Richard Nathaniel Wright (September 4, 1908 – November 28, 1960) was an African-American author of sometimes controversial novels, short stories, poems, and non-fiction. Much of his literature concerns racial themes, especially those involving the plight of African Americans during the late 19th to mid-20th centuries. His work helped redefine discussions of race relations in the United States in the mid-20th century.
Richard Wright was born on September 4, 1908 at Plantation, Roxie, Mississippi. He lived with his maternal grandmother in Jackson, Mississippi, from early 1920 until late 1925. Here he felt stifled by his aunt and grandmother, who tried to force him to pray that he might find God. He later threatened to leave home because Grandmother Wilson refused to permit him to work on Saturdays, the Adventist Sabbath. Early strife with his aunt and grandmother left him with a permanent, uncompromising hostility toward religious solutions to everyday problems.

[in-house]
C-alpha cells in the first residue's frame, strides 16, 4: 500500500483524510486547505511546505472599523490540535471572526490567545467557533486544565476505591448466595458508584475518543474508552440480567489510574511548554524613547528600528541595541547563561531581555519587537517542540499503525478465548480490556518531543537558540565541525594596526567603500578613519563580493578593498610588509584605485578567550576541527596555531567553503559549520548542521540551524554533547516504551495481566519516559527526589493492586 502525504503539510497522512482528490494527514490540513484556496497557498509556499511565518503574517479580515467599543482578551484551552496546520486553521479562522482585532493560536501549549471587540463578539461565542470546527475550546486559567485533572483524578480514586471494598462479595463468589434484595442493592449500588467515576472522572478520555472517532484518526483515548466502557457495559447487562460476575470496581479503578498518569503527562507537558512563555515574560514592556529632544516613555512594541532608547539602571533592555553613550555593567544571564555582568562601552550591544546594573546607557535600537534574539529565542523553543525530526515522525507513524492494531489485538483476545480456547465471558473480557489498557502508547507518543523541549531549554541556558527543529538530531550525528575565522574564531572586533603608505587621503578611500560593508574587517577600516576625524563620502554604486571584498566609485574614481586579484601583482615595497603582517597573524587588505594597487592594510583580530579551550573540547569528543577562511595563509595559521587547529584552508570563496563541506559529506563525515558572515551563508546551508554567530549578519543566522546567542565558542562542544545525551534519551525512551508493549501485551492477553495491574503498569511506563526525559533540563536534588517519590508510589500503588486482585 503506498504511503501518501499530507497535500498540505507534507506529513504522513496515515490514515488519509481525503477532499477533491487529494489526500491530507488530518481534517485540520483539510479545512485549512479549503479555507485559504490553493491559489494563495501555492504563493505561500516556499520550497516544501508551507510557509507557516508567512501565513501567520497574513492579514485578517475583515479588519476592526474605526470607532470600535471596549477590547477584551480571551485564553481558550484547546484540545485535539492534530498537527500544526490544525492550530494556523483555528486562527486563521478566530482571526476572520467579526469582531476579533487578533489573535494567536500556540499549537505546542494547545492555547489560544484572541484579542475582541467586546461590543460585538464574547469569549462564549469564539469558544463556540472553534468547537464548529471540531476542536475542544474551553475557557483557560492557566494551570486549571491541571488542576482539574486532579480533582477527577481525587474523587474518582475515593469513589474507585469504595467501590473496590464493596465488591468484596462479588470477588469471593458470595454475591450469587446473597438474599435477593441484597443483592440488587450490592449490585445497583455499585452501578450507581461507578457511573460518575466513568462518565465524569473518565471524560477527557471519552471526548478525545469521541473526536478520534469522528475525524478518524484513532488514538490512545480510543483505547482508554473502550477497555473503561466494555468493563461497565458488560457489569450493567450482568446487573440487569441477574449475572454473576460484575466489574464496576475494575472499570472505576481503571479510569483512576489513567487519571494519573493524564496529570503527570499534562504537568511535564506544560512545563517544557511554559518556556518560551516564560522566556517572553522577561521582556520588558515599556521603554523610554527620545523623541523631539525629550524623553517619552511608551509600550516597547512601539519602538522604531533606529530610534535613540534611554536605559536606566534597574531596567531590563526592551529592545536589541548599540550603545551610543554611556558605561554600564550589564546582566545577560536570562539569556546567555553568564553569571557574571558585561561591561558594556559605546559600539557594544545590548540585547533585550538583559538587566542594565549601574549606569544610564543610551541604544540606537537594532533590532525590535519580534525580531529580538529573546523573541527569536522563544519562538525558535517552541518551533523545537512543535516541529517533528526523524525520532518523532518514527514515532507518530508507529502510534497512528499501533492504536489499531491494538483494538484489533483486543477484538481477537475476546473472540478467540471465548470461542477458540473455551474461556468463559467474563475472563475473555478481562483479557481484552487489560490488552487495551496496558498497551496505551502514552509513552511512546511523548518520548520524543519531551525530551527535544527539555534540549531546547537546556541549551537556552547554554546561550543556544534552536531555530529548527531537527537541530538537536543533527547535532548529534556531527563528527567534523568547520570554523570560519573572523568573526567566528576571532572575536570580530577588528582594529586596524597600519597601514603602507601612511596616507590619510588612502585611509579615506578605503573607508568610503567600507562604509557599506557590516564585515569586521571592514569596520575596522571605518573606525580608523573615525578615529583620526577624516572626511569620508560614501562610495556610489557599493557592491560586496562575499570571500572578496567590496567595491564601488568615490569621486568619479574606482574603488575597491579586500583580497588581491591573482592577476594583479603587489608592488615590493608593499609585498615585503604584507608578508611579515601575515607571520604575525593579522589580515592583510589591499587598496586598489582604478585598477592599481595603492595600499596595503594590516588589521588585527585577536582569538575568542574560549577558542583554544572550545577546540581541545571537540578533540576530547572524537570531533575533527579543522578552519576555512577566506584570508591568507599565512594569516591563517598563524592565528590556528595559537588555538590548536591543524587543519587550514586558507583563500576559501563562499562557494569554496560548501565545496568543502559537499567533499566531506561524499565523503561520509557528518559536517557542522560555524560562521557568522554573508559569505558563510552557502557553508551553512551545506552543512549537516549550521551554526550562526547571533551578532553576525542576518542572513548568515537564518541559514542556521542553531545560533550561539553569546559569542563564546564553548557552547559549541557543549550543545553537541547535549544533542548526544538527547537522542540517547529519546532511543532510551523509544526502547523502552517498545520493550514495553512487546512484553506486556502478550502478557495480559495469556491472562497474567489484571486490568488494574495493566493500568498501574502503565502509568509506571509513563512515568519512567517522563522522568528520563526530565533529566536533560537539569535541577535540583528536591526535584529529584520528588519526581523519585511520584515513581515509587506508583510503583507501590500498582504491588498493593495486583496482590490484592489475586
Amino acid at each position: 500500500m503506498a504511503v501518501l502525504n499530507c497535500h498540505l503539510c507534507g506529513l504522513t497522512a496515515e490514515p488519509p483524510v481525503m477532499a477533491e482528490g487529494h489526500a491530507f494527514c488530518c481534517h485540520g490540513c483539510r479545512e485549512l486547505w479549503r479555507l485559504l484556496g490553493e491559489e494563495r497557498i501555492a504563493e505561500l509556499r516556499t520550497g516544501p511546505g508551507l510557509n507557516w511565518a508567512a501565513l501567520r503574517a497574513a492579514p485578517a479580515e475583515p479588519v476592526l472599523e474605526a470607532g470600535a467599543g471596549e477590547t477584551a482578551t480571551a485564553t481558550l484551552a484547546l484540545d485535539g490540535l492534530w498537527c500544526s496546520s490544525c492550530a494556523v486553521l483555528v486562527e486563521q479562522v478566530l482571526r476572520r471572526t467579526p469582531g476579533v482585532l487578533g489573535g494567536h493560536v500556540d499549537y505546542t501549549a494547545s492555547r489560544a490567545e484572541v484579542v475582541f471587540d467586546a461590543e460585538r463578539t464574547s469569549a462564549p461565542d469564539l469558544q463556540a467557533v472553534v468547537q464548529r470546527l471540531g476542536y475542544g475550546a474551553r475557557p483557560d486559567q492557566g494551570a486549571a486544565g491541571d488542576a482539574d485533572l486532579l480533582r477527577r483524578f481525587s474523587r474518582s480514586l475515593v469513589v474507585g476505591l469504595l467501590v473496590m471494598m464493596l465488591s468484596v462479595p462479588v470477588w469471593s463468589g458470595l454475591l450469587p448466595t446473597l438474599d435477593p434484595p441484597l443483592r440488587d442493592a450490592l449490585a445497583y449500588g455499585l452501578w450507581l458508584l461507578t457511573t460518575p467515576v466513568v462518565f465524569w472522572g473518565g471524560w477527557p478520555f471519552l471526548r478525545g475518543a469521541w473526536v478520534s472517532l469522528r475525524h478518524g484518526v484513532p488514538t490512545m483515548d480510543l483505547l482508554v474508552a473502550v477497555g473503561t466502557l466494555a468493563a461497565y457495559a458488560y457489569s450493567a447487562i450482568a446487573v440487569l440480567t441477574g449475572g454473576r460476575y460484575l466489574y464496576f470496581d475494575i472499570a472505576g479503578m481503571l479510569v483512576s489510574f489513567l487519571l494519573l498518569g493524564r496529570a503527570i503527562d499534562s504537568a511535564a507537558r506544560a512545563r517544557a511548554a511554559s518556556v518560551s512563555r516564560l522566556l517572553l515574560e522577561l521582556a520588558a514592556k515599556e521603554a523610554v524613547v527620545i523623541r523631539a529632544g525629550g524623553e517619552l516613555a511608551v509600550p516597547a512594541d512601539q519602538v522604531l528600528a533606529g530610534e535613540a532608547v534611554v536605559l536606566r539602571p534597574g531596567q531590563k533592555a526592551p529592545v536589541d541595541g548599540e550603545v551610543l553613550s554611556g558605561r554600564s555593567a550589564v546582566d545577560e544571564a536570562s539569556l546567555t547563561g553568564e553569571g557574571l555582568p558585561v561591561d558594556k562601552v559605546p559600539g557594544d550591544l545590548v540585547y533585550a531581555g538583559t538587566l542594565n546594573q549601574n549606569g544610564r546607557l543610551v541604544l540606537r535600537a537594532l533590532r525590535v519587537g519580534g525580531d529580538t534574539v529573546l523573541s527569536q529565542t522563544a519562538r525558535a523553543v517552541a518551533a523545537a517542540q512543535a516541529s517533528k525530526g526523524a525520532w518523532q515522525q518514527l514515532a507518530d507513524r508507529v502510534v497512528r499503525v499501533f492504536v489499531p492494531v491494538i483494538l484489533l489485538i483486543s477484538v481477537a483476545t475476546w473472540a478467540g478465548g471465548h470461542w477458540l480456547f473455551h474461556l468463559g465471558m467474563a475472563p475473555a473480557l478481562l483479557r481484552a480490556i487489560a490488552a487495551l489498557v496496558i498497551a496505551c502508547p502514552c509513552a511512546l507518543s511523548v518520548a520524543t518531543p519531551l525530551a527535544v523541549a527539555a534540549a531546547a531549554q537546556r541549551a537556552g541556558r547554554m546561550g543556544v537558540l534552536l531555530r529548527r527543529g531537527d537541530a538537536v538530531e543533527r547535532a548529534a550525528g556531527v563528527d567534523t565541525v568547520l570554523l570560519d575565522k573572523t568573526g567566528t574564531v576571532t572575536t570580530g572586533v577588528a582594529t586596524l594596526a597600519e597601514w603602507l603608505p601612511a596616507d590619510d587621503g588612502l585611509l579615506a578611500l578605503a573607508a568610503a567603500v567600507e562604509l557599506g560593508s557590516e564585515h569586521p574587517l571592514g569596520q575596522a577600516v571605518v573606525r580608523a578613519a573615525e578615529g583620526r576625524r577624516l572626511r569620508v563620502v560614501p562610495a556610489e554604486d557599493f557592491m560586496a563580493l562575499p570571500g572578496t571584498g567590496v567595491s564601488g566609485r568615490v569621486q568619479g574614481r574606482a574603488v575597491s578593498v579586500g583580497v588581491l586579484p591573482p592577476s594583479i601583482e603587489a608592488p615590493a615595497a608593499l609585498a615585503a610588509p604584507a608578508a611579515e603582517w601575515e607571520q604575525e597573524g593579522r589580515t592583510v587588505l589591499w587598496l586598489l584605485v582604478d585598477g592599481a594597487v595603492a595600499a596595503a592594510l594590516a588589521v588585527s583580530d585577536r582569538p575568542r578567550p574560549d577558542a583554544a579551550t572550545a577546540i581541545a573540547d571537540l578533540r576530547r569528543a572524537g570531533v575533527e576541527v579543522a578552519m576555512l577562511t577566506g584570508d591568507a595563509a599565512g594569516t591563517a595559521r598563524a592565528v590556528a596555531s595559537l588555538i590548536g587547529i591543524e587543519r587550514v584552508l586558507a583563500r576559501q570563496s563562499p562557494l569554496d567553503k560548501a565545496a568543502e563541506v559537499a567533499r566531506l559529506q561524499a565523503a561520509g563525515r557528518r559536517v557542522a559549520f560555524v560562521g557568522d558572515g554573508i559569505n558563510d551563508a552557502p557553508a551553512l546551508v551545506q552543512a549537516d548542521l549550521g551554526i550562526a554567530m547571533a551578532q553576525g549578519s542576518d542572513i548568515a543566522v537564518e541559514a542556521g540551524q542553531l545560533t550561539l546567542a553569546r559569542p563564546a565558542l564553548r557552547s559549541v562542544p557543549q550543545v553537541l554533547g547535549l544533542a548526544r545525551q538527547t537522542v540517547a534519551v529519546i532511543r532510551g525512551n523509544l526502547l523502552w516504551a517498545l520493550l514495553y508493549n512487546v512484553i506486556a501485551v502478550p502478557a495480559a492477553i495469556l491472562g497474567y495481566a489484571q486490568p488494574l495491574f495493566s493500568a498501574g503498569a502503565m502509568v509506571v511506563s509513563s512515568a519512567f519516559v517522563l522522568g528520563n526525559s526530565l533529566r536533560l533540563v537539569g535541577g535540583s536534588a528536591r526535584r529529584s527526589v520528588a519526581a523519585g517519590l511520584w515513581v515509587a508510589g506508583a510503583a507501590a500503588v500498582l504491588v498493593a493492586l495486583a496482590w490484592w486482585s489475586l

In 1923, Wright excelled in grade school and was made class valedictorian of Smith Robertson junior high school. Determined not to be called an Uncle Tom, he refused to deliver the principal's carefully prepared valedictory address that would not offend the white school officials and finally convinced the black administrators to let him add a compromised version of what he had written. In September that year, Wright registered for mathematics, English, and history courses at the new Lanier High School in Jackson, but had to stop attending classes after a few weeks of irregular attendance because he needed to earn money for family expenses.
His childhood in Memphis and Mississippi shaped his lasting impressions of American racism. At the age of 15 years, Wright penned his first story, "The Voodoo of Hell's Half-Acre". It was published in the Southern Register, a local black newspaper.